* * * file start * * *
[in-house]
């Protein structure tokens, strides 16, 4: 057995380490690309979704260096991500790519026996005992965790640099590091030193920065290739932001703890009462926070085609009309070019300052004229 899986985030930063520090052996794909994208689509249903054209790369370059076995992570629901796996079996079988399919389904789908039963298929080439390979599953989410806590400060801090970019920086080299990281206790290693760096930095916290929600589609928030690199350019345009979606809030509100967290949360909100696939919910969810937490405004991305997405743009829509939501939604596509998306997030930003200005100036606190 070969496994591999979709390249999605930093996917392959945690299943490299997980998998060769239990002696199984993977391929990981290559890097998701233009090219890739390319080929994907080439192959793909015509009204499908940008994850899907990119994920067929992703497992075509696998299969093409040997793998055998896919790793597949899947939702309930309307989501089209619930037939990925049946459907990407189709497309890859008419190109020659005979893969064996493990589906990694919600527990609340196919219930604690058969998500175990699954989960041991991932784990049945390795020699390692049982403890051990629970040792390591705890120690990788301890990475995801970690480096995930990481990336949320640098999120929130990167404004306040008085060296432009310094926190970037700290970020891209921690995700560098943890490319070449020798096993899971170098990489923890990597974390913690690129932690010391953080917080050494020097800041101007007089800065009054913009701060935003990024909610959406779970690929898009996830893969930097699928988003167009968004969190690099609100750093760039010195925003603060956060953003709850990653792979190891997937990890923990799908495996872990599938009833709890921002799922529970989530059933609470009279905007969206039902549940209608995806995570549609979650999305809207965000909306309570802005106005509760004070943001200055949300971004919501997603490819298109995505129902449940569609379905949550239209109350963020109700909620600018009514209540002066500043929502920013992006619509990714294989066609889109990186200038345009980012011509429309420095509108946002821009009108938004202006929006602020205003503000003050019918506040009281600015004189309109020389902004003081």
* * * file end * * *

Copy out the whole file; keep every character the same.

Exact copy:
[in-house]
């Protein structure tokens, strides 16, 4: 057995380490690309979704260096991500790519026996005992965790640099590091030193920065290739932001703890009462926070085609009309070019300052004229 899986985030930063520090052996794909994208689509249903054209790369370059076995992570629901796996079996079988399919389904789908039963298929080439390979599953989410806590400060801090970019920086080299990281206790290693760096930095916290929600589609928030690199350019345009979606809030509100967290949360909100696939919910969810937490405004991305997405743009829509939501939604596509998306997030930003200005100036606190 070969496994591999979709390249999605930093996917392959945690299943490299997980998998060769239990002696199984993977391929990981290559890097998701233009090219890739390319080929994907080439192959793909015509009204499908940008994850899907990119994920067929992703497992075509696998299969093409040997793998055998896919790793597949899947939702309930309307989501089209619930037939990925049946459907990407189709497309890859008419190109020659005979893969064996493990589906990694919600527990609340196919219930604690058969998500175990699954989960041991991932784990049945390795020699390692049982403890051990629970040792390591705890120690990788301890990475995801970690480096995930990481990336949320640098999120929130990167404004306040008085060296432009310094926190970037700290970020891209921690995700560098943890490319070449020798096993899971170098990489923890990597974390913690690129932690010391953080917080050494020097800041101007007089800065009054913009701060935003990024909610959406779970690929898009996830893969930097699928988003167009968004969190690099609100750093760039010195925003603060956060953003709850990653792979190891997937990890923990799908495996872990599938009833709890921002799922529970989530059933609470009279905007969206039902549940209608995806995570549609979650999305809207965000909306309570802005106005509760004070943001200055949300971004919501997603490819298109995505129902449940569609379905949550239209109350963020109700909620600018009514209540002066500043929502920013992006619509990714294989066609889109990186200038345009980012011509429309420095509108946002821009009108938004202006929006602020205003503000003050019918506040009281600015004189309109020389902004003081």